Comments on the Lammy Review on the Criminal Justice System

Comments on the Lammy Review on the Criminal Justice System

The review by MP & Barrister David Lammy has just been published; see here for the “call for evidence analysis” and here for the full review.  The review is said by some to have ‘exposed’ racial bias within the Criminal Justice System, see here.  Lammy himself claims that the racial bias in the Criminal Justice System is a “ticking time bomb”, see here.

The review is based on a survey and some statistical analysis.  The review was ordered by former Prime Minister David Cameron in order to ascertain why certain ethnic groups were over-represented in the Criminal Justice System.  There were a total of 275 respondents to the survey.  A full copy of the survey can be found in the annex to the “call for evidence and analysis”.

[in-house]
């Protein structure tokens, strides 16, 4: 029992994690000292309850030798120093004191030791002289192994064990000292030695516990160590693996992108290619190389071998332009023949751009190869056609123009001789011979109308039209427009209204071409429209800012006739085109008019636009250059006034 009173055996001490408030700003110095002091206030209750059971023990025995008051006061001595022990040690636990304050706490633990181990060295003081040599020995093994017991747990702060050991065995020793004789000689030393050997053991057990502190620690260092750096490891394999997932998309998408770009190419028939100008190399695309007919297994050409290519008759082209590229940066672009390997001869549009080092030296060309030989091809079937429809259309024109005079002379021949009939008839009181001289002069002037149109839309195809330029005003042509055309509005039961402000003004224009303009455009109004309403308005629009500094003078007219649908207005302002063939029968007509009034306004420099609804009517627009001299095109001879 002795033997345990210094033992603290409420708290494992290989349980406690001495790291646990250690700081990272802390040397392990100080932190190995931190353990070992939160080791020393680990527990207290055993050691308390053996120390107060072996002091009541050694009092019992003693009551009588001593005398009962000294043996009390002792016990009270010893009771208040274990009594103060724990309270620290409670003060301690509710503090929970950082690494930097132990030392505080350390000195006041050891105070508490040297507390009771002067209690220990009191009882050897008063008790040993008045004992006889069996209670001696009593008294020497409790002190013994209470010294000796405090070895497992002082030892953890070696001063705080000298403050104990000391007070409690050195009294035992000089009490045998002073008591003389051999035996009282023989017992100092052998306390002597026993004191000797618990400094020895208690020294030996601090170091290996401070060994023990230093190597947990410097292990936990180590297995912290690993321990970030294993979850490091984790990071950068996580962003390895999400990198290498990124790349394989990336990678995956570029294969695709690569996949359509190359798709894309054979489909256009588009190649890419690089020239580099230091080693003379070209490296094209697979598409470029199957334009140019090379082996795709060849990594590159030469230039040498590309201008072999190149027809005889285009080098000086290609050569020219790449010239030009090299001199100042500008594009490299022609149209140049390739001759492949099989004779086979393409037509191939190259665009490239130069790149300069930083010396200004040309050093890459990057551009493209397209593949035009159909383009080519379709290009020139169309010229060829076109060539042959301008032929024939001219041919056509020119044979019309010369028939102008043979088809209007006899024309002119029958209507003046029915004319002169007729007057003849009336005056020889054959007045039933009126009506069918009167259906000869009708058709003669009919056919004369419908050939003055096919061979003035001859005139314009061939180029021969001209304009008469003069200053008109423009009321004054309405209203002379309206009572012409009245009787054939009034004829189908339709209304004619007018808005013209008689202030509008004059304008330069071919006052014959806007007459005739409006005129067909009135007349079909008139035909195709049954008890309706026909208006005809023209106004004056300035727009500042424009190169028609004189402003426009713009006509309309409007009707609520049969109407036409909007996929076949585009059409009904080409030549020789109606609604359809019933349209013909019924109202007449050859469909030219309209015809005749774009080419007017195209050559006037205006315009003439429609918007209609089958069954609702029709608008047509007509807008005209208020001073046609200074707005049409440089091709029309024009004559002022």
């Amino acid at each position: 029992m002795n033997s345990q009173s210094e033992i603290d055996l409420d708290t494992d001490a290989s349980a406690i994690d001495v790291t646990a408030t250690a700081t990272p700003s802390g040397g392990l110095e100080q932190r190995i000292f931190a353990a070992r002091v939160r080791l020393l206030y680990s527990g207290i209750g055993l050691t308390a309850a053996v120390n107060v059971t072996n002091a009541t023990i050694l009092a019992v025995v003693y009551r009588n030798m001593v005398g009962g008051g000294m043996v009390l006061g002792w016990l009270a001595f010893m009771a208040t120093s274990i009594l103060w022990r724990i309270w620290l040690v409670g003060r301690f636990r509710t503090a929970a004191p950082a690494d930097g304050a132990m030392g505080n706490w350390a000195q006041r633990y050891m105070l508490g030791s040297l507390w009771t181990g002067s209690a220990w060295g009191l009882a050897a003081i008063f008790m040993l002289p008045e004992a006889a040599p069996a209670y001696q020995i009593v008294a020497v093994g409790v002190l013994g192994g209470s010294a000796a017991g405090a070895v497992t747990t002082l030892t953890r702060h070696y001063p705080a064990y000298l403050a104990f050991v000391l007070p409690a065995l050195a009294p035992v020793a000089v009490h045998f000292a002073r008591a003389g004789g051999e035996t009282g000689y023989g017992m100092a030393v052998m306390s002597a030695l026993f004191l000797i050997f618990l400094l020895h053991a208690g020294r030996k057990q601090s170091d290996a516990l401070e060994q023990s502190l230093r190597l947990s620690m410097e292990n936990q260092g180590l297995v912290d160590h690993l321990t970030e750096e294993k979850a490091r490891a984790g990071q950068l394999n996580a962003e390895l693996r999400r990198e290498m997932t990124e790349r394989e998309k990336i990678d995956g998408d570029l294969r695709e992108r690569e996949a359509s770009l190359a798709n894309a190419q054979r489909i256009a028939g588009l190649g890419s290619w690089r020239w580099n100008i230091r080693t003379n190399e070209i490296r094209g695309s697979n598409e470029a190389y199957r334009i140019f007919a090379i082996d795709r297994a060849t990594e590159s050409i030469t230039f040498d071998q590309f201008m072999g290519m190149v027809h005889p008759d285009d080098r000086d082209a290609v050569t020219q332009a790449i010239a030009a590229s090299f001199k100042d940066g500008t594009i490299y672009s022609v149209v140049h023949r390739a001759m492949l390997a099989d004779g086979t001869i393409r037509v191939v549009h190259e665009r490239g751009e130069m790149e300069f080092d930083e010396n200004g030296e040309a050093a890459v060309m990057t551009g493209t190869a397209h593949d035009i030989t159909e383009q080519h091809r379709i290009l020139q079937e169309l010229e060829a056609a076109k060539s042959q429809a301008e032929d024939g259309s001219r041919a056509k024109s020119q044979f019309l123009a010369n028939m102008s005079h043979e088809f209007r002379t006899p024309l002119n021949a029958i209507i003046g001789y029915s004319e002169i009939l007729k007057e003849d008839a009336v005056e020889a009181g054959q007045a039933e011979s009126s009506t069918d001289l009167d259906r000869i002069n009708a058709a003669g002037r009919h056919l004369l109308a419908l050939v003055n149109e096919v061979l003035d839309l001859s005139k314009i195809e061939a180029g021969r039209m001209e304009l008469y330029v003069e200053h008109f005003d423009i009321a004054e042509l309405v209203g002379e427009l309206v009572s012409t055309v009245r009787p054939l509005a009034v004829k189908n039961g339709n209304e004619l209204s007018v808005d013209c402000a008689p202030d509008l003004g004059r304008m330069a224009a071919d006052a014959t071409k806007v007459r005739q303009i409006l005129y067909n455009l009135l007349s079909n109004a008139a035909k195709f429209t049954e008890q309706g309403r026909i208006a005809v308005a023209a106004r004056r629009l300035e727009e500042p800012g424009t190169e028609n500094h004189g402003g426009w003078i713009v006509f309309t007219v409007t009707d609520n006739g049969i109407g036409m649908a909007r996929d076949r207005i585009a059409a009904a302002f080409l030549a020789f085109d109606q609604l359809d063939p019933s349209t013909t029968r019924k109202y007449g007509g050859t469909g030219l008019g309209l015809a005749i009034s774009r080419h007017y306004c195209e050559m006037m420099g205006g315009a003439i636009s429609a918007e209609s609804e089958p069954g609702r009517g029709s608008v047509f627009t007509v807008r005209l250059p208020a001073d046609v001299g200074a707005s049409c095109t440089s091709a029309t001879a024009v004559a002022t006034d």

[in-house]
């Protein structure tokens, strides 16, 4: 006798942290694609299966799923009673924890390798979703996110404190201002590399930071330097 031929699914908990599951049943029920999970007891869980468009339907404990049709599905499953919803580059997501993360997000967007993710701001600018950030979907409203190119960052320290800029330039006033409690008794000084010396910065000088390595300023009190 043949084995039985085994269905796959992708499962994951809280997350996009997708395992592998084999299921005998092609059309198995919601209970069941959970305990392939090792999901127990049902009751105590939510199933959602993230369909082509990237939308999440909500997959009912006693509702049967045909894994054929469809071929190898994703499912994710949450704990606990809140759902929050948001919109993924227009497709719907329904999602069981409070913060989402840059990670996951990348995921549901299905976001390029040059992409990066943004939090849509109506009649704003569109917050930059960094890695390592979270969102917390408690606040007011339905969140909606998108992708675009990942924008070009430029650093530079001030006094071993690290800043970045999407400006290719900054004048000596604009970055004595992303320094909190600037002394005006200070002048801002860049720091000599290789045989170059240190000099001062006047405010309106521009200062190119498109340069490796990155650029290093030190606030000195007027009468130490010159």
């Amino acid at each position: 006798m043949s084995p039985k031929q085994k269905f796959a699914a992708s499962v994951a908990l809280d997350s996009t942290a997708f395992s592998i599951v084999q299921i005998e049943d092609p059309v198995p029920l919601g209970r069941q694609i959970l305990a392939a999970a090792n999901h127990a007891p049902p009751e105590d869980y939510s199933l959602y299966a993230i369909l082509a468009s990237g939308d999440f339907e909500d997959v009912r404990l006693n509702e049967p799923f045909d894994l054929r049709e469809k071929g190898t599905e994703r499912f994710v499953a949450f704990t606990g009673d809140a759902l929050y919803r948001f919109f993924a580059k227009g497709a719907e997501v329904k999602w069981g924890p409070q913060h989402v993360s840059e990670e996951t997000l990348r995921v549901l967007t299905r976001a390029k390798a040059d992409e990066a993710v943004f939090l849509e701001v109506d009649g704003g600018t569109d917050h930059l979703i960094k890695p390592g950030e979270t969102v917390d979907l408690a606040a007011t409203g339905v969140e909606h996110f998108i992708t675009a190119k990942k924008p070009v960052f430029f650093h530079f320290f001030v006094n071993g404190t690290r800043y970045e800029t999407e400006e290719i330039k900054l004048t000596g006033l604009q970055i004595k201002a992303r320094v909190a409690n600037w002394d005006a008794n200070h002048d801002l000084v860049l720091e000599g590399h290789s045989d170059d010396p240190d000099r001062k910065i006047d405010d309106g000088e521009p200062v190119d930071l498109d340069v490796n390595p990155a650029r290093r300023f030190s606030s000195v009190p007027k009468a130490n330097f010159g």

When asked about proportionally higher rates of acquittal among ethnic minorities, a substantial proportion of the respondents stated that weaker cases were brought against such minorities.  One would imagine that if the conviction rate was higher for ethnic minorities, or indeed any particular ethnic group, complaints would be made about biased Juries and Magistrates.

‘Institutional Racism’ was mentioned.  This is a term that came to prominence after the Macpherson Inquiry.  This Inquiry was almost universally accepted as having proven the prevalence of ‘Institutional Racism’ within the Police and society as whole.  However little was mentioned of the detail, such as the evidence heard by the Inquiry, the make up and conduct of the panel, the remit of the Inquiry and the definition of ‘Institutional Racism’.

A fascinating alternative perspective can be found in this paper which does consider the aforementioned.  I wonder to what extent the perceptions of the public are influenced by reviews and Inquiries rather than reality.